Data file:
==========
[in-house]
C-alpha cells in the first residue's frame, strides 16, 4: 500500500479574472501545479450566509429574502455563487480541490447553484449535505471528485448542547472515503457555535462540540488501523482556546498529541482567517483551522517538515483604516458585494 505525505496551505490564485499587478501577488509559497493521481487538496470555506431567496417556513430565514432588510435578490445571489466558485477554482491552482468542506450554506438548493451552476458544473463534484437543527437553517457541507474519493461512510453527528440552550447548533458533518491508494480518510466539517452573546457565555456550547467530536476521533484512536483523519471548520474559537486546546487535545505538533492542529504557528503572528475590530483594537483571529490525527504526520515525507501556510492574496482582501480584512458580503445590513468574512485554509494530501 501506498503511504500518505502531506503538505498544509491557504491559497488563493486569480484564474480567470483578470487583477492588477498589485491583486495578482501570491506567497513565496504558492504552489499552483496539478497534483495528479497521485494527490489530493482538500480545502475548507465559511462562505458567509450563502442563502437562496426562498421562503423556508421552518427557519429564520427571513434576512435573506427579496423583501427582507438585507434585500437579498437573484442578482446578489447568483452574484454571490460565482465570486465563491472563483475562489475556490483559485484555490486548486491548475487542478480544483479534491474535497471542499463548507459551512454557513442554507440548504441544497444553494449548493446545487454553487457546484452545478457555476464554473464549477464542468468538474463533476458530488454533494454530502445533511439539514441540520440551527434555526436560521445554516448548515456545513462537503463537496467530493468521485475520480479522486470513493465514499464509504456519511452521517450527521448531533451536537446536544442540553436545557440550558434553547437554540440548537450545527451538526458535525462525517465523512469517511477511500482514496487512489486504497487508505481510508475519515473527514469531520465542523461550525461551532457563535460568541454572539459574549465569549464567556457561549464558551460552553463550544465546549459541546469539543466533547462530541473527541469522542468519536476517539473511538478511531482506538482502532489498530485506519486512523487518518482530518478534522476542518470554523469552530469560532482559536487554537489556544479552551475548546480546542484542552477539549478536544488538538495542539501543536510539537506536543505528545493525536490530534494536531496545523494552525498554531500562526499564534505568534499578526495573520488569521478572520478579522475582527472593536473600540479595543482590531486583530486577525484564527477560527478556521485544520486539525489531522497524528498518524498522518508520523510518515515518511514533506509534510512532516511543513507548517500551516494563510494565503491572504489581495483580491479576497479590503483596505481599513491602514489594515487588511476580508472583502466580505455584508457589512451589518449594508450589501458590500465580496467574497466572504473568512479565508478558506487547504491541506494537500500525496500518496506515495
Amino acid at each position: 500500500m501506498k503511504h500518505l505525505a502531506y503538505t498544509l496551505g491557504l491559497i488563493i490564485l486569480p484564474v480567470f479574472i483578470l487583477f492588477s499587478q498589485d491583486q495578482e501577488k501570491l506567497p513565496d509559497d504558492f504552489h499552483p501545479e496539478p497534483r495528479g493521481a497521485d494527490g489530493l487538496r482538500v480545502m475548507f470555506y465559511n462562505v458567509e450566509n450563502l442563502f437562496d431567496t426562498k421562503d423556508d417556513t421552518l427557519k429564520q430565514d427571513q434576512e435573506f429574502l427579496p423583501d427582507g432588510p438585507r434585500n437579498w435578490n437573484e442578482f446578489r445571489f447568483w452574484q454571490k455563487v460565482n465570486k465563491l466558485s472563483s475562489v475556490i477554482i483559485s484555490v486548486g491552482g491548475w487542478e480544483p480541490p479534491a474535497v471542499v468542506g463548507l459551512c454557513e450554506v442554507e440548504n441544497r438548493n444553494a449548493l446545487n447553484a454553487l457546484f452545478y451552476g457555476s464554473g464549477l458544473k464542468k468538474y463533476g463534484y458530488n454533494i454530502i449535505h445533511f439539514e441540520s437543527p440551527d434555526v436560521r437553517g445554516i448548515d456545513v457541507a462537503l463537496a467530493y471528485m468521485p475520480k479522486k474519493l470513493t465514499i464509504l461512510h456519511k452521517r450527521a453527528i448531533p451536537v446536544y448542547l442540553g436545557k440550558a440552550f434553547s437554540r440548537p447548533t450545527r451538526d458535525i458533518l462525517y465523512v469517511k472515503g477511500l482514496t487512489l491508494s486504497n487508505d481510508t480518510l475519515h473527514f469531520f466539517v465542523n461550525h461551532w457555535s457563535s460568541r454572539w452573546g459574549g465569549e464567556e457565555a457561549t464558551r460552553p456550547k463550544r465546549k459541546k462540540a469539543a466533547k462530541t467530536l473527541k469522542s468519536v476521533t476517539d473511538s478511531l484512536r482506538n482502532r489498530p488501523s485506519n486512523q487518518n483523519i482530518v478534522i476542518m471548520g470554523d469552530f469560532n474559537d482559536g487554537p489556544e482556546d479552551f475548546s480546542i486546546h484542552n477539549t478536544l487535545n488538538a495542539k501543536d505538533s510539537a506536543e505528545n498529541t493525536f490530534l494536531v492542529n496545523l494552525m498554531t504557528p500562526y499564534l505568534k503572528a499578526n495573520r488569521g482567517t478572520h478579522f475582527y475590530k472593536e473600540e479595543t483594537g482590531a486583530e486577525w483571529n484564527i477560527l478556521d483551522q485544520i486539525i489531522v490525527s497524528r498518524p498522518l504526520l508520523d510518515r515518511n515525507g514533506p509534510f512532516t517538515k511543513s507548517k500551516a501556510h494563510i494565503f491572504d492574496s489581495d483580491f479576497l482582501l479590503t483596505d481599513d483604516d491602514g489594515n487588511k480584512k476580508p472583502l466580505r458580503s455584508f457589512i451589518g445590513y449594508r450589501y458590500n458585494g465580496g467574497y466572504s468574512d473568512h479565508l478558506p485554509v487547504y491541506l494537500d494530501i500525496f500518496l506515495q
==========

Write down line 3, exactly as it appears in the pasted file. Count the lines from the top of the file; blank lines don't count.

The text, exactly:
Amino acid at each position: 500500500m501506498k503511504h500518505l505525505a502531506y503538505t498544509l496551505g491557504l491559497i488563493i490564485l486569480p484564474v480567470f479574472i483578470l487583477f492588477s499587478q498589485d491583486q495578482e501577488k501570491l506567497p513565496d509559497d504558492f504552489h499552483p501545479e496539478p497534483r495528479g493521481a497521485d494527490g489530493l487538496r482538500v480545502m475548507f470555506y465559511n462562505v458567509e450566509n450563502l442563502f437562496d431567496t426562498k421562503d423556508d417556513t421552518l427557519k429564520q430565514d427571513q434576512e435573506f429574502l427579496p423583501d427582507g432588510p438585507r434585500n437579498w435578490n437573484e442578482f446578489r445571489f447568483w452574484q454571490k455563487v460565482n465570486k465563491l466558485s472563483s475562489v475556490i477554482i483559485s484555490v486548486g491552482g491548475w487542478e480544483p480541490p479534491a474535497v471542499v468542506g463548507l459551512c454557513e450554506v442554507e440548504n441544497r438548493n444553494a449548493l446545487n447553484a454553487l457546484f452545478y451552476g457555476s464554473g464549477l458544473k464542468k468538474y463533476g463534484y458530488n454533494i454530502i449535505h445533511f439539514e441540520s437543527p440551527d434555526v436560521r437553517g445554516i448548515d456545513v457541507a462537503l463537496a467530493y471528485m468521485p475520480k479522486k474519493l470513493t465514499i464509504l461512510h456519511k452521517r450527521a453527528i448531533p451536537v446536544y448542547l442540553g436545557k440550558a440552550f434553547s437554540r440548537p447548533t450545527r451538526d458535525i458533518l462525517y465523512v469517511k472515503g477511500l482514496t487512489l491508494s486504497n487508505d481510508t480518510l475519515h473527514f469531520f466539517v465542523n461550525h461551532w457555535s457563535s460568541r454572539w452573546g459574549g465569549e464567556e457565555a457561549t464558551r460552553p456550547k463550544r465546549k459541546k462540540a469539543a466533547k462530541t467530536l473527541k469522542s468519536v476521533t476517539d473511538s478511531l484512536r482506538n482502532r489498530p488501523s485506519n486512523q487518518n483523519i482530518v478534522i476542518m471548520g470554523d469552530f469560532n474559537d482559536g487554537p489556544e482556546d479552551f475548546s480546542i486546546h484542552n477539549t478536544l487535545n488538538a495542539k501543536d505538533s510539537a506536543e505528545n498529541t493525536f490530534l494536531v492542529n496545523l494552525m498554531t504557528p500562526y499564534l505568534k503572528a499578526n495573520r488569521g482567517t478572520h478579522f475582527y475590530k472593536e473600540e479595543t483594537g482590531a486583530e486577525w483571529n484564527i477560527l478556521d483551522q485544520i486539525i489531522v490525527s497524528r498518524p498522518l504526520l508520523d510518515r515518511n515525507g514533506p509534510f512532516t517538515k511543513s507548517k500551516a501556510h494563510i494565503f491572504d492574496s489581495d483580491f479576497l482582501l479590503t483596505d481599513d483604516d491602514g489594515n487588511k480584512k476580508p472583502l466580505r458580503s455584508f457589512i451589518g445590513y449594508r450589501y458590500n458585494g465580496g467574497y466572504s468574512d473568512h479565508l478558506p485554509v487547504y491541506l494537500d494530501i500525496f500518496l506515495q